How can you highlight the value that your company brings to the world through its products and services? What joy do you bring people? What benefit? And how does your company give back outside of its profit generation? Do you have a corporate social responsibility program and do you offer your team the opportunity to make a difference to the world around them? If not, figure out how to make this happen and make it part of your brand.
Offer Flexible Work Options
This comes up a lot when we talk about talent acquisition. The desire to work remotely and improve work-life balance is not specific to Gen Z, but it may be even more prevalent as this cohort grows into the workforce, because they are growing up with the gig economy.
According to a report from Deloitte, when asked why they chose to work at their current; companies, the top answer from Gen Z and millennials was good work/life balance.
We’ve said it before and we’ll say it again, you should be offering remote or hybrid work options or you will lose out on talent.
Also, be mindful of people’s time and asking for too much of it. This doesn’t just apply to working over time or overloading them with projects. It applies to asking for them to show up to events and functions and participate in after work drinks and social hangouts. Some workplaces ask for a lot of this under the banner of creating a workplace that’s “like a family,” when the reality is that people already have families and obligations. And they sometimes feel pressured to show up for work functions at the expense of their life obligations. Don’t do that.
Provide Learning and Development Opportunities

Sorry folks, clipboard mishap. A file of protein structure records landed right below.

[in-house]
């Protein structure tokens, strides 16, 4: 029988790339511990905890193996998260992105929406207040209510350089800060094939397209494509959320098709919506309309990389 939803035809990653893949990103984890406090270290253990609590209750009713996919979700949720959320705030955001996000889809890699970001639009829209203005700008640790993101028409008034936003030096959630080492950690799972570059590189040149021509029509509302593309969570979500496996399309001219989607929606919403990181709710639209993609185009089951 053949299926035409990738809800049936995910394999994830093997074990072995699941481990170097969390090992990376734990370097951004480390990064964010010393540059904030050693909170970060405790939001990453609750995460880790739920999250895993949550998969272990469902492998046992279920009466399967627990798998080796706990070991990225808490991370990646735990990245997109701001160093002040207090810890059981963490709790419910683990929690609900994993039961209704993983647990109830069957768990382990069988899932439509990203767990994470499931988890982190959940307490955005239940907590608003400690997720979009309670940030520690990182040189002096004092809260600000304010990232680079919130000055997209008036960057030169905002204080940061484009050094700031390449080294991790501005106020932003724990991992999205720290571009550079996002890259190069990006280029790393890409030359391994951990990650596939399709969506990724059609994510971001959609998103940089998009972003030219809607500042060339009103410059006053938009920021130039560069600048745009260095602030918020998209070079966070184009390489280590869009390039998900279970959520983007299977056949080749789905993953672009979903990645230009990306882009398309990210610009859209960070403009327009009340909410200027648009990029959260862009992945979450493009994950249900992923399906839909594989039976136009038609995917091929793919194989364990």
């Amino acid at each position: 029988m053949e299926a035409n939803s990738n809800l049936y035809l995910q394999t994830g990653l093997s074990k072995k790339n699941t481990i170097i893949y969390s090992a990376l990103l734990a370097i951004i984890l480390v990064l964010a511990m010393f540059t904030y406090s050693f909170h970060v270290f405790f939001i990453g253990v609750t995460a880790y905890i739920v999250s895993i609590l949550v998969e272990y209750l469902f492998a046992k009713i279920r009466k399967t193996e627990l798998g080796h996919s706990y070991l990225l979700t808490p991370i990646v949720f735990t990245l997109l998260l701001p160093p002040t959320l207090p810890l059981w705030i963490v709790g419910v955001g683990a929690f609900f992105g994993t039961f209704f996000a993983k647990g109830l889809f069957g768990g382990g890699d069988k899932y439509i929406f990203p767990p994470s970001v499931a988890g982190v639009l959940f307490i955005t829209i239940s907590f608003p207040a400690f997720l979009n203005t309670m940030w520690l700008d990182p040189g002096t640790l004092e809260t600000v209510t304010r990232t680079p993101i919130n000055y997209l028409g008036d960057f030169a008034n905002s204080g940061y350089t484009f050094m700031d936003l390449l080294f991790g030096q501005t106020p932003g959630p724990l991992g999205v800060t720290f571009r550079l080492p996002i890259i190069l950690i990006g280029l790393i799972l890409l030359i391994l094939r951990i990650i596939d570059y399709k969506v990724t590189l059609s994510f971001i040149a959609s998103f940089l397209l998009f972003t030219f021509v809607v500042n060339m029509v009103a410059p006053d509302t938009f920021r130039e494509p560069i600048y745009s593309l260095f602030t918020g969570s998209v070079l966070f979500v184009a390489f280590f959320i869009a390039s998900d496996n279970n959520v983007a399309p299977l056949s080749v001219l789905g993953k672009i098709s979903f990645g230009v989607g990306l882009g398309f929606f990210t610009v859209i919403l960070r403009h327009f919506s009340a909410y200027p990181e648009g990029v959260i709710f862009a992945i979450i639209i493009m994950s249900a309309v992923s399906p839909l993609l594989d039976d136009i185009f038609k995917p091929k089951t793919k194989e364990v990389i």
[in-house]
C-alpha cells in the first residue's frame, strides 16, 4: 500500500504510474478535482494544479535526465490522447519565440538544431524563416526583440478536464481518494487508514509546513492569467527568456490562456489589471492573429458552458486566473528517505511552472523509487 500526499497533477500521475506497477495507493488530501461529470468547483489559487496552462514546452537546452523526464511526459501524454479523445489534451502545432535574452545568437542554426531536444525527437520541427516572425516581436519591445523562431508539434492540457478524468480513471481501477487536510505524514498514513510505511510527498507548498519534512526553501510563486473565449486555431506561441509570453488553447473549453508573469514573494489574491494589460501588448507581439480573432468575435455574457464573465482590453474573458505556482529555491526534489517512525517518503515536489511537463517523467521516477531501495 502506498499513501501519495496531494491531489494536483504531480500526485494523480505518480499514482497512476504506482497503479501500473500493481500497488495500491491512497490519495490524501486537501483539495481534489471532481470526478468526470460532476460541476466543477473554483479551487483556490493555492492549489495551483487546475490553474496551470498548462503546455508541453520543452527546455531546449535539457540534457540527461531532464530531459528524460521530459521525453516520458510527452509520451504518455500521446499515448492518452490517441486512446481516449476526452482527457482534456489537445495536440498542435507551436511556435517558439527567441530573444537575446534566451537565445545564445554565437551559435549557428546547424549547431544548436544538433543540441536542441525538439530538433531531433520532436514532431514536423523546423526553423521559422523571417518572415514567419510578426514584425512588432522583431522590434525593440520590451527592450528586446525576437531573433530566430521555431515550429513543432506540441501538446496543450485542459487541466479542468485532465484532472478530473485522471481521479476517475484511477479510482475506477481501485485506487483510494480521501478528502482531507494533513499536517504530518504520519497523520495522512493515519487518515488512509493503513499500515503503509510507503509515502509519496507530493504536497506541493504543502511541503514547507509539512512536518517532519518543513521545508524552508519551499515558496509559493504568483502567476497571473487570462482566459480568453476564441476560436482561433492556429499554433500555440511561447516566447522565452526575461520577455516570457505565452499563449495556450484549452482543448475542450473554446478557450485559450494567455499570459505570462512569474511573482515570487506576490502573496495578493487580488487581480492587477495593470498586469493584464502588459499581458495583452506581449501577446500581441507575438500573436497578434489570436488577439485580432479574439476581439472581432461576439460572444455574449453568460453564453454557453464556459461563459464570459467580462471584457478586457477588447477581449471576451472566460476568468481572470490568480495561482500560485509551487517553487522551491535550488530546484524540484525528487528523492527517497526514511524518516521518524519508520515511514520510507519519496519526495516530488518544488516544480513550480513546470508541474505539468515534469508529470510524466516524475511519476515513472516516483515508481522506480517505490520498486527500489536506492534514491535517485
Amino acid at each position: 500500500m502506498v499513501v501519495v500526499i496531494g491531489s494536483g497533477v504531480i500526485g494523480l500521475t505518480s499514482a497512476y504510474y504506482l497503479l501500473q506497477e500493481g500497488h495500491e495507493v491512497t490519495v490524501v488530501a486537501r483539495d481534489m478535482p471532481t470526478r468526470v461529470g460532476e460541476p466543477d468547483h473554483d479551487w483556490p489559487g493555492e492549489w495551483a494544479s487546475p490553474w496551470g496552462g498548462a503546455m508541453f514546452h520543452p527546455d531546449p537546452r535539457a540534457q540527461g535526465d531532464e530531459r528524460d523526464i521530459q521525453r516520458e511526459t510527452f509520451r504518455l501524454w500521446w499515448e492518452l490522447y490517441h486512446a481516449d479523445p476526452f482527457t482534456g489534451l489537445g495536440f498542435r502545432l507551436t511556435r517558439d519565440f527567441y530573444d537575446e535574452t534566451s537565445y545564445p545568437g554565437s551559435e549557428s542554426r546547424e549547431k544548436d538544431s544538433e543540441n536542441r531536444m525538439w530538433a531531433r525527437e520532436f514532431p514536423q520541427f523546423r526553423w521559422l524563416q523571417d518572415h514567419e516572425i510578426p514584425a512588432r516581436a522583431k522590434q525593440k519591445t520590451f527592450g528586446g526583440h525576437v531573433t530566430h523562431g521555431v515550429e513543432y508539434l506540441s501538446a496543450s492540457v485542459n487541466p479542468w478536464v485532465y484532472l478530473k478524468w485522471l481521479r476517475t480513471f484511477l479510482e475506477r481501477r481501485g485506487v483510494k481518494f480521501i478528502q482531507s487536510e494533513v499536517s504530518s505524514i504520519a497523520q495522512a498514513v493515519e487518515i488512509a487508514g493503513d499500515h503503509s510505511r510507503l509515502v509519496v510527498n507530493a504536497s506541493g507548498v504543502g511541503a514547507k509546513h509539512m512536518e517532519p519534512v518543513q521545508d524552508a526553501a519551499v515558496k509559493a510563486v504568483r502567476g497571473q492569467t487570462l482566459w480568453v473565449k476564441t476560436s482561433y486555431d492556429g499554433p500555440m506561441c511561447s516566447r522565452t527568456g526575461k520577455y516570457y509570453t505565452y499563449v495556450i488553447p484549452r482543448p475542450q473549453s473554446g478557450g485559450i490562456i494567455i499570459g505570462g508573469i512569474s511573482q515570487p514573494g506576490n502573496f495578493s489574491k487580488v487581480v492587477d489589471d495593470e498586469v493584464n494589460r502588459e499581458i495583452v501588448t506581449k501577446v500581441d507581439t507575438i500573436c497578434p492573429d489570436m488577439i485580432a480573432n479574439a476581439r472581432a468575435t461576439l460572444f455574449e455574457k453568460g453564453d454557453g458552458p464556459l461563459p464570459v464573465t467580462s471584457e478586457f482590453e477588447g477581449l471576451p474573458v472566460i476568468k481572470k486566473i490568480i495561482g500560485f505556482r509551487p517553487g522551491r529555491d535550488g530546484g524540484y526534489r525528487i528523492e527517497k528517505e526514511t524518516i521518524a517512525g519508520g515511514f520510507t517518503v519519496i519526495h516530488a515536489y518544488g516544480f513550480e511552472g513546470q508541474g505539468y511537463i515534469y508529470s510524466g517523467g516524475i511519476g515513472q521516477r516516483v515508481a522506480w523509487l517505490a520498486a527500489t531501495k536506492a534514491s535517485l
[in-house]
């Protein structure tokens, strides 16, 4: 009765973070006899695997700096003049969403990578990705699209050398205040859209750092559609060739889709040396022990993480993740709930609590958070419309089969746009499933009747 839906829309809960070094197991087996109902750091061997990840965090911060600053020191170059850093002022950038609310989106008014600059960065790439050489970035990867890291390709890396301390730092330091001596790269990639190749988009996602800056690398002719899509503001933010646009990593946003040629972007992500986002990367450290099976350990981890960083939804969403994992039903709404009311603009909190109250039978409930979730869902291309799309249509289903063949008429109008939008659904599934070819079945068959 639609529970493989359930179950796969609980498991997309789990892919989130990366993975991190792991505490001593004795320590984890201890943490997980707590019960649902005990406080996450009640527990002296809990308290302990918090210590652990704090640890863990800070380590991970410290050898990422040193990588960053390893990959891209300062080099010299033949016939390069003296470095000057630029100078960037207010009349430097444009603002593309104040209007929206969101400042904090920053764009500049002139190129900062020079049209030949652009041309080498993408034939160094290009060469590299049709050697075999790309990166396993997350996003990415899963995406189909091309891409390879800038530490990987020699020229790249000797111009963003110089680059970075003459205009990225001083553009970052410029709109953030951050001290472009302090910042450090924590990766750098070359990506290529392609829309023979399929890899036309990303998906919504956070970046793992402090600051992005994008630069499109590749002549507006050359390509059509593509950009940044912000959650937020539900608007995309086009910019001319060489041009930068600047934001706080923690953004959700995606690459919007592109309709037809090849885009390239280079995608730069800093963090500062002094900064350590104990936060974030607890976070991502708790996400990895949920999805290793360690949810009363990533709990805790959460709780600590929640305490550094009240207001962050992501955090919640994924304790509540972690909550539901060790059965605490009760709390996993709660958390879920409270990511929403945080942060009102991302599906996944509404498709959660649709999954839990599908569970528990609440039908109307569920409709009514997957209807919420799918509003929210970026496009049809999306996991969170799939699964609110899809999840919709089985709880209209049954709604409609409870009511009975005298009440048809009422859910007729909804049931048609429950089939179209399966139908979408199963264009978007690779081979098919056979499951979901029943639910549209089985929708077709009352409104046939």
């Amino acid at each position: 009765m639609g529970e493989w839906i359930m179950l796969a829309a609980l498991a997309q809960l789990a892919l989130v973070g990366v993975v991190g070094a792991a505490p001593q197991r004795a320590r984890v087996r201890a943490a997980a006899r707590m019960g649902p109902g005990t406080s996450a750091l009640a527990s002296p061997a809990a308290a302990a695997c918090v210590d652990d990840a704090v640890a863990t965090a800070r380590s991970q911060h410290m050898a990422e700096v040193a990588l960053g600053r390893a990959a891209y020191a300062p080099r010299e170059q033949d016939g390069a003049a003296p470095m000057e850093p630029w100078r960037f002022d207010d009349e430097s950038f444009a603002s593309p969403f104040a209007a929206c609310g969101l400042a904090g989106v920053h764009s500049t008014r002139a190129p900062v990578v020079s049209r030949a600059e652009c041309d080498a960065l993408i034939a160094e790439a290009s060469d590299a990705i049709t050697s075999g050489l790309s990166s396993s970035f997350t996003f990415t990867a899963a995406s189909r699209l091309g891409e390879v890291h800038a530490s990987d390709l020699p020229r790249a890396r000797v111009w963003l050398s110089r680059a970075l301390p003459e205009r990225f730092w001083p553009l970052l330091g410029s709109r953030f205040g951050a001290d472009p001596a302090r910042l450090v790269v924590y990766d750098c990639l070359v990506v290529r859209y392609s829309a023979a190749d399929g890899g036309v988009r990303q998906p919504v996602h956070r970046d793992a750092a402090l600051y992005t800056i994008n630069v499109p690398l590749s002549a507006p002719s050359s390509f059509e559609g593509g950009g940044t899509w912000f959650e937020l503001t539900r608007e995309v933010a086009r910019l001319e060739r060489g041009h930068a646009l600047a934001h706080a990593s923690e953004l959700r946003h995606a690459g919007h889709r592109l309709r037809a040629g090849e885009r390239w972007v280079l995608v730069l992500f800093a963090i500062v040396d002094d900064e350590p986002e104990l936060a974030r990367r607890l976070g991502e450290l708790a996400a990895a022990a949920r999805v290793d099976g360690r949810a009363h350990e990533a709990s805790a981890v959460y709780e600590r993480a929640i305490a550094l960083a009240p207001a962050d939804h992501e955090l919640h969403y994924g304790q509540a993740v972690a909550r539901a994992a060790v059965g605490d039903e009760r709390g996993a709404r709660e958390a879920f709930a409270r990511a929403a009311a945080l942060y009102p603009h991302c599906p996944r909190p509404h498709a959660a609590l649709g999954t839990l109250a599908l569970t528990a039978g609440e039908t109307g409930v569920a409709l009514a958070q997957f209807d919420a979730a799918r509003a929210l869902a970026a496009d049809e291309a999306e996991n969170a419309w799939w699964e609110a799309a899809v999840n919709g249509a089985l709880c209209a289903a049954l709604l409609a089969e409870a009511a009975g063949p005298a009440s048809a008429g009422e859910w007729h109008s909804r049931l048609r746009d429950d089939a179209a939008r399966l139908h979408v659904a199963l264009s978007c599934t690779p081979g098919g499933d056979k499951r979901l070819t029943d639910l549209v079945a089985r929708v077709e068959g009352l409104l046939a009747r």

The second item on the Deloitte list of reasons people chose to work at their current company was learning and development opportunities. People like to feel that they are moving forward and upward and, if you can’t offer that, they’ll find it elsewhere. Investing in the professional development of your employees will add to their job satisfaction and will also benefit you. Employees who pursue professional development in their careers reportedly have higher productivity.
Encourage learning and development with mentorship programs, leadership training, subsidized degrees and certifications, online programs, and stretch roles.
Meet Them Where They Are
It’s the basics of marketing 101: figure out who you want to reach and then go find them wherever they are. Seventy-four percent Gen Z survey respondents say they spend their free time online. This means companies should be developing strategies for recruiting Generation Z employees on the platforms that they frequent, be that Instagram, Snapchat, TikTok, or something else. We know they are not on Facebook, anyway. That’s for old people.
Create content that speaks to their interests and values, which include diversity and inclusion and purpose and meaning. Use social media for recruiting and for your application process.
Also, when it comes to communication, consider using text messaging for shorter conversations. A majority of these people are said to prefer text communications over email and phone. Apparently, 73% of US and UK Gen Z and Millennials would choose their smartphone’s messaging app over the phone app if they could only keep one.
Start thinking about how you want to attract Generation Z employees and start with these tactics. Raymond George is here to help when you need it.